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Publication numberUS5350484 A
Publication typeGrant
Application numberUS 07/941,412
Publication dateSep 27, 1994
Filing dateSep 8, 1992
Priority dateSep 8, 1992
Fee statusPaid
Publication number07941412, 941412, US 5350484 A, US 5350484A, US-A-5350484, US5350484 A, US5350484A
InventorsDonald S. Gardner, Xiao-Chun Mu, David B. Fraser
Original AssigneeIntel Corporation
Export CitationBiBTeX, EndNote, RefMan
External Links: USPTO, USPTO Assignment, Espacenet
Method for the anisotropic etching of metal films in the fabrication of interconnects
US 5350484 A
Abstract
The present invention discloses a method for anisotropically etching metal interconnects in the fabrication of semiconductor devices, especially ULSI interconnects having high aspect ratios. A metal film is first deposited on the appropriate layer of a semiconductor substrate by techniques well-known in the art. A mask layer is deposited over the metal film with openings defined in the mask layer for patterning of the metal film. Ions are then introduced into an exposed region of the metal film to anisotropically form a converted layer of the metal film comprising compounds of the metal. The introduction of the ions into the metal film can be performed by conventional methods, such as through the use of a reactive ion etch system or an ion implantation system, or by any other method which anisotropically forms the metal compounds. The mask layer is then removed by conventional means to leave behind the metal film having a converted layer of metal compounds. Finally, the metal compounds are selectively removed by a suitable removal means chosen for its properties in removing the metal compounds without causing significant etching or degradation of the metal film itself.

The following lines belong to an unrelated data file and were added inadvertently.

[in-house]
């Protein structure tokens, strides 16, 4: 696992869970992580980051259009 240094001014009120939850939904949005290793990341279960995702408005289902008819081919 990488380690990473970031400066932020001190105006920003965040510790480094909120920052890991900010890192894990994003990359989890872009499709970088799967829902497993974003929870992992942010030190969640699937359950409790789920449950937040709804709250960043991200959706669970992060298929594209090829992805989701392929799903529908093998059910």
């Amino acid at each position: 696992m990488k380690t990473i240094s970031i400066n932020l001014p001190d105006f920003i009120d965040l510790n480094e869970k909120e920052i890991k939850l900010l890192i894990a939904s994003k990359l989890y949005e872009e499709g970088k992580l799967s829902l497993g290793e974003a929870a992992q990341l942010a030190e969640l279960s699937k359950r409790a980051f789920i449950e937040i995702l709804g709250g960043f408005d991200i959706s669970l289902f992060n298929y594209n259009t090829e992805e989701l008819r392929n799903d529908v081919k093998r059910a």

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Claims(52)
We claim:
1. In the fabrication of a semiconductor device, a method is provided for etching a metal film formed over a semiconductor substrate comprising the steps of:
implanting ions into a region of the metal film to form a converted layer of metal compounds in the region; and
selectively removing the converted layer by etching the metal compounds at low temperatures with an etchant chosen to prevent substantial etching of the metal film.
2. The method of claim 1, wherein the method further comprises the step of forming a mask on the metal film to define the preselected region of the metal film to be exposed to the ions.